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The Stroop Effect: The Persistent Power of Prior Knowledge

by: Thomas O'Brien

If learners are asked to state, as fast as they can, the colors of a sequence of words that appear in different colors than the colors named, the first inclination of most is to read the words rather than naming the colors in which the words are printed—this inclination is called the Stroop Effect. In this case prior knowledge of reading interferes with the ability to focus on color. In this activity, a prior knowledge-assessment task “mismatch” is used as a visual participatory analogy for the idea of science misconceptions. In many cases commonly held misconceptions have historical antecedents that took scientists many years to replace. If teachers intentionally activate and challenge such misconceptions, the misconceptions can be modified or replaced.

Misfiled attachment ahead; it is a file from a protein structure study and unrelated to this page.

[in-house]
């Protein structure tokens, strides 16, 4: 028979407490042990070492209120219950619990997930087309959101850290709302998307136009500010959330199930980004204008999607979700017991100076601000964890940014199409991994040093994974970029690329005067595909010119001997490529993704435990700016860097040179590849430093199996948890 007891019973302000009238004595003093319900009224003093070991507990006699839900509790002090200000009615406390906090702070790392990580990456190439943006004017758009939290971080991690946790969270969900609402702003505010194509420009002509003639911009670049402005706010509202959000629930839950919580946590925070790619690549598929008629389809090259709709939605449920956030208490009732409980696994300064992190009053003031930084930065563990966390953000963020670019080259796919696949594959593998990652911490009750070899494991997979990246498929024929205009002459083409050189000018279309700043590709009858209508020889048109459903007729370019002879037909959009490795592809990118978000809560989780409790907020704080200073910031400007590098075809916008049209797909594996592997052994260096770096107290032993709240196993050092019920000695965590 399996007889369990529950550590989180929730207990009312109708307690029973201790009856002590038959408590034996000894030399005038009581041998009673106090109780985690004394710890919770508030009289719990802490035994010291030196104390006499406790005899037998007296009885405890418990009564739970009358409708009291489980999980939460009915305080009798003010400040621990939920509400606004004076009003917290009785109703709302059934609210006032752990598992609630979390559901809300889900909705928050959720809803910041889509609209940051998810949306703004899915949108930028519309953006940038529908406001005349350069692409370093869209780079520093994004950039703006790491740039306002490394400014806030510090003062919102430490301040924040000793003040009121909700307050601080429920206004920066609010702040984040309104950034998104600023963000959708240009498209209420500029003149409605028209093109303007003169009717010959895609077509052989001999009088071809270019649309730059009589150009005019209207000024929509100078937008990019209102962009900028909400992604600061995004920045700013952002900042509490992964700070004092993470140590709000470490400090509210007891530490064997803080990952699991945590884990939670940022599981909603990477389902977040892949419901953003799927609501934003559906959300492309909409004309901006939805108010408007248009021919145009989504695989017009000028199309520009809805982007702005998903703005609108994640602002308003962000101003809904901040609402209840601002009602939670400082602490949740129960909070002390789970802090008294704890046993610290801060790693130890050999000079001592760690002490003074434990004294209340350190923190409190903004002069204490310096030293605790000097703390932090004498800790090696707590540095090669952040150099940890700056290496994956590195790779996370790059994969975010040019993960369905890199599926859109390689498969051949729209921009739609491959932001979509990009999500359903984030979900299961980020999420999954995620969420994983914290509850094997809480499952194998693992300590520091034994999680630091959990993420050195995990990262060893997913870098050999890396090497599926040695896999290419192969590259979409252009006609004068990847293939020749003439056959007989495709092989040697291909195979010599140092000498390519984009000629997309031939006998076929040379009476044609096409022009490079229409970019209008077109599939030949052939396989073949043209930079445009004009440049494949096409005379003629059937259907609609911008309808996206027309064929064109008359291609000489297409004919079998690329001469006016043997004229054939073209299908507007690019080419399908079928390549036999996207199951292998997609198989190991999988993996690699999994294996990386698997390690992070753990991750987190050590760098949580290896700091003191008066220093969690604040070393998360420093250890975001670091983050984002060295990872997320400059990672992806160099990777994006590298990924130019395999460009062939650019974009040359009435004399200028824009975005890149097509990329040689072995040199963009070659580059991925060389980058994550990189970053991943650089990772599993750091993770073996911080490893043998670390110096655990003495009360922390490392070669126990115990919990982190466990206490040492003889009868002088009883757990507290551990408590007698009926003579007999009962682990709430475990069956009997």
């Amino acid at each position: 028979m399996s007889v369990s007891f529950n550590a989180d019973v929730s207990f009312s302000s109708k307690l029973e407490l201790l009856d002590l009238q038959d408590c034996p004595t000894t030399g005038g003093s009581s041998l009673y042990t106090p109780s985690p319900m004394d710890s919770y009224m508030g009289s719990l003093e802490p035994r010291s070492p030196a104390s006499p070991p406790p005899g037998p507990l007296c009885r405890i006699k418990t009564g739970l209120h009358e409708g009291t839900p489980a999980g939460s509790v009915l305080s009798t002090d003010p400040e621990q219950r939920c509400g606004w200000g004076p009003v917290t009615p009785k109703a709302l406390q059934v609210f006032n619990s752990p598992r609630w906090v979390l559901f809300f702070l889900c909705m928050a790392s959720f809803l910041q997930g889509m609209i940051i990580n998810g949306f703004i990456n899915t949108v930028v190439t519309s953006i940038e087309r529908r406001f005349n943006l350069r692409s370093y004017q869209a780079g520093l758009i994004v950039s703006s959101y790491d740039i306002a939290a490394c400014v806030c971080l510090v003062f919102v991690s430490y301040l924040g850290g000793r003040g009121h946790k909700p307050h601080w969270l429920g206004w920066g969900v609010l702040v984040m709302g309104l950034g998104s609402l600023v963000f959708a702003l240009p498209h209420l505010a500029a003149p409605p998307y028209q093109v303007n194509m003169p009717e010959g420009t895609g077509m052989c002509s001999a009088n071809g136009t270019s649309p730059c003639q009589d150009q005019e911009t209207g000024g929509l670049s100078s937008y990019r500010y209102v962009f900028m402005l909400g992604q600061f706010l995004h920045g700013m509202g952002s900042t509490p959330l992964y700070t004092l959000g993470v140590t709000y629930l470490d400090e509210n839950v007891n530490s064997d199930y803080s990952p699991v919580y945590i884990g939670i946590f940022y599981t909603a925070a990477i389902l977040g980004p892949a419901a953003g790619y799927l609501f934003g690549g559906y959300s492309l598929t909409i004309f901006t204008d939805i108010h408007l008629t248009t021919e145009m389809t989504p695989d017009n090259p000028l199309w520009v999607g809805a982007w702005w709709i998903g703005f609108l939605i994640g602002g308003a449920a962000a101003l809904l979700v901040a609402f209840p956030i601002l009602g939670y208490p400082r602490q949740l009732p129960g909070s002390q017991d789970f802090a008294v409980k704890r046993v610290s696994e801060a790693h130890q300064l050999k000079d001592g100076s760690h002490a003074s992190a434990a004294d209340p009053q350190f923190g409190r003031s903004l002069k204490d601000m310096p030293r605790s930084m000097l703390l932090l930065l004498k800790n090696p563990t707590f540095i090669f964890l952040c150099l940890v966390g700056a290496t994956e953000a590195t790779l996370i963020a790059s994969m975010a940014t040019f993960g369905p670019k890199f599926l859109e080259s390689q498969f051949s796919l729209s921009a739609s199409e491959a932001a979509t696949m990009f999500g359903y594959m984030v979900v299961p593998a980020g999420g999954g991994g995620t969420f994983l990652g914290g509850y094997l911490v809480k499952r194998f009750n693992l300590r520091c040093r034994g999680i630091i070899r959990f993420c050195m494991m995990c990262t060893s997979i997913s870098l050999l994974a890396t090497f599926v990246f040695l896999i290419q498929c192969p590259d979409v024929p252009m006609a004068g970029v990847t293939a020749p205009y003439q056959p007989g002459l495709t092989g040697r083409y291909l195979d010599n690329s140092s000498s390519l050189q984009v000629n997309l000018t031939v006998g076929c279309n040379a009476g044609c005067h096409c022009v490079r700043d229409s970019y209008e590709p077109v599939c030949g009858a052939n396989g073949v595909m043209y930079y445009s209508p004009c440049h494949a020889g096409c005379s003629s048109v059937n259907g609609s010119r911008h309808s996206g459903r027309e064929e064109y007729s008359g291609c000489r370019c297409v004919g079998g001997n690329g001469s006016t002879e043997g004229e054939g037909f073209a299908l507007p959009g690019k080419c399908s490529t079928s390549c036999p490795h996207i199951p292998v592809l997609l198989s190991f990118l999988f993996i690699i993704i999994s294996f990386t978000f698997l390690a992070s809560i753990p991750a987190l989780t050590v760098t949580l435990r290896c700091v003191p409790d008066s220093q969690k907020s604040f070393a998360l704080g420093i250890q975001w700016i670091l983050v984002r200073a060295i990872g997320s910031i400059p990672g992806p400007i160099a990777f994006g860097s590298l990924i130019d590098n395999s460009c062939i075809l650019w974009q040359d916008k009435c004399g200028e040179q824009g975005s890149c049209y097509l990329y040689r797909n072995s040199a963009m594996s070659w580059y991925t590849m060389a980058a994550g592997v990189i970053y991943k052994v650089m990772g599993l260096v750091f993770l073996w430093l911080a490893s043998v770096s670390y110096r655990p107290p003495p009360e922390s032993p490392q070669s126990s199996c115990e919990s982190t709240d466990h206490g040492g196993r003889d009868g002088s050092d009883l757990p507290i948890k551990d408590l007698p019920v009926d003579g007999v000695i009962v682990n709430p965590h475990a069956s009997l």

Level

Elementary SchoolMiddle SchoolHigh School

Details

Type Book ChapterPub Date 3/1/2010Stock # PB271X_28

NSTA Press produces classroom-ready activities, hands-on approaches to inquiry, relevant professional development, the latest scientific education news and research, assessment and standards-based instruction.

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